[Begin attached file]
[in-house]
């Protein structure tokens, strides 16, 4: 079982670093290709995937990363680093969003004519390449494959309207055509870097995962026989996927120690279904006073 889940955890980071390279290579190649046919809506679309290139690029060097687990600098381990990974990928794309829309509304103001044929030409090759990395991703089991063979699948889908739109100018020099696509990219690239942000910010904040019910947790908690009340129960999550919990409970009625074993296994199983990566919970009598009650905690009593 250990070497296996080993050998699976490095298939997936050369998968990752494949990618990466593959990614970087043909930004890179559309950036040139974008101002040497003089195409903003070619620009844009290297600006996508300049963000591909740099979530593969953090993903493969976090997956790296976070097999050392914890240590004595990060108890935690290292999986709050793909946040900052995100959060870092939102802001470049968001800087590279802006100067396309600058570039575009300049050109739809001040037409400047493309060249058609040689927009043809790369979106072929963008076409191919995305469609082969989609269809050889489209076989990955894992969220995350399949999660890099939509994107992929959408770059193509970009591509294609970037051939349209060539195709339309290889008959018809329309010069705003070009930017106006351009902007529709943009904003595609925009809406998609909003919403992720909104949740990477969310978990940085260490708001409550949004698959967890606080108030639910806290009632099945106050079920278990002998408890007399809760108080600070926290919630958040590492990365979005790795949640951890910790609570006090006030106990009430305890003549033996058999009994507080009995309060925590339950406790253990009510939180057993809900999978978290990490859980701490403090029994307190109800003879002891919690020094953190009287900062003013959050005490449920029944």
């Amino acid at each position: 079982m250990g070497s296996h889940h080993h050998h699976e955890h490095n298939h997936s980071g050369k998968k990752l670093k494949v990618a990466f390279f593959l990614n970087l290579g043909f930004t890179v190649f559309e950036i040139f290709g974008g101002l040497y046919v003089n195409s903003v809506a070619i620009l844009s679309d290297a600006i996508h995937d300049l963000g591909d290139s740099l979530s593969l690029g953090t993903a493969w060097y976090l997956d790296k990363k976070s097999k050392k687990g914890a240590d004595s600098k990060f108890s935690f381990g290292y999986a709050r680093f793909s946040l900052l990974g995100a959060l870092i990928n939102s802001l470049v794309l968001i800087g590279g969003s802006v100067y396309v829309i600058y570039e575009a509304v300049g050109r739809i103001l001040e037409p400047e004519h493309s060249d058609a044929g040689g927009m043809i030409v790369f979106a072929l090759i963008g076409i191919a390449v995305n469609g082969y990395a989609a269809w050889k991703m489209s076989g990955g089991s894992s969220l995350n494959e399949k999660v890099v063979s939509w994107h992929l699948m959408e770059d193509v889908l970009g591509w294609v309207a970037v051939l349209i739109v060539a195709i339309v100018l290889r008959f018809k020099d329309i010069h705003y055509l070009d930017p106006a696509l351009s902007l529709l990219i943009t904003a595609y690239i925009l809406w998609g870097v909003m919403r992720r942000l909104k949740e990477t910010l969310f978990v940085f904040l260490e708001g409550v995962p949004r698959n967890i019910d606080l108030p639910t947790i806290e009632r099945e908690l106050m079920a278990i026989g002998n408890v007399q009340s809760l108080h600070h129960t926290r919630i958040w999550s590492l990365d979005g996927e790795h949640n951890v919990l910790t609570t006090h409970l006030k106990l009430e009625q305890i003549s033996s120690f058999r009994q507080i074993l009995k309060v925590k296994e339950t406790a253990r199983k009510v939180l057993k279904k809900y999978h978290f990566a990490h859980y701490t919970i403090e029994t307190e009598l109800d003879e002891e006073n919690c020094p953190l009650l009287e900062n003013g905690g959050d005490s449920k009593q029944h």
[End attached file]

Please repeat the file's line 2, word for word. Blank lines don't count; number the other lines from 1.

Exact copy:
């Protein structure tokens, strides 16, 4: 079982670093290709995937990363680093969003004519390449494959309207055509870097995962026989996927120690279904006073 889940955890980071390279290579190649046919809506679309290139690029060097687990600098381990990974990928794309829309509304103001044929030409090759990395991703089991063979699948889908739109100018020099696509990219690239942000910010904040019910947790908690009340129960999550919990409970009625074993296994199983990566919970009598009650905690009593 250990070497296996080993050998699976490095298939997936050369998968990752494949990618990466593959990614970087043909930004890179559309950036040139974008101002040497003089195409903003070619620009844009290297600006996508300049963000591909740099979530593969953090993903493969976090997956790296976070097999050392914890240590004595990060108890935690290292999986709050793909946040900052995100959060870092939102802001470049968001800087590279802006100067396309600058570039575009300049050109739809001040037409400047493309060249058609040689927009043809790369979106072929963008076409191919995305469609082969989609269809050889489209076989990955894992969220995350399949999660890099939509994107992929959408770059193509970009591509294609970037051939349209060539195709339309290889008959018809329309010069705003070009930017106006351009902007529709943009904003595609925009809406998609909003919403992720909104949740990477969310978990940085260490708001409550949004698959967890606080108030639910806290009632099945106050079920278990002998408890007399809760108080600070926290919630958040590492990365979005790795949640951890910790609570006090006030106990009430305890003549033996058999009994507080009995309060925590339950406790253990009510939180057993809900999978978290990490859980701490403090029994307190109800003879002891919690020094953190009287900062003013959050005490449920029944």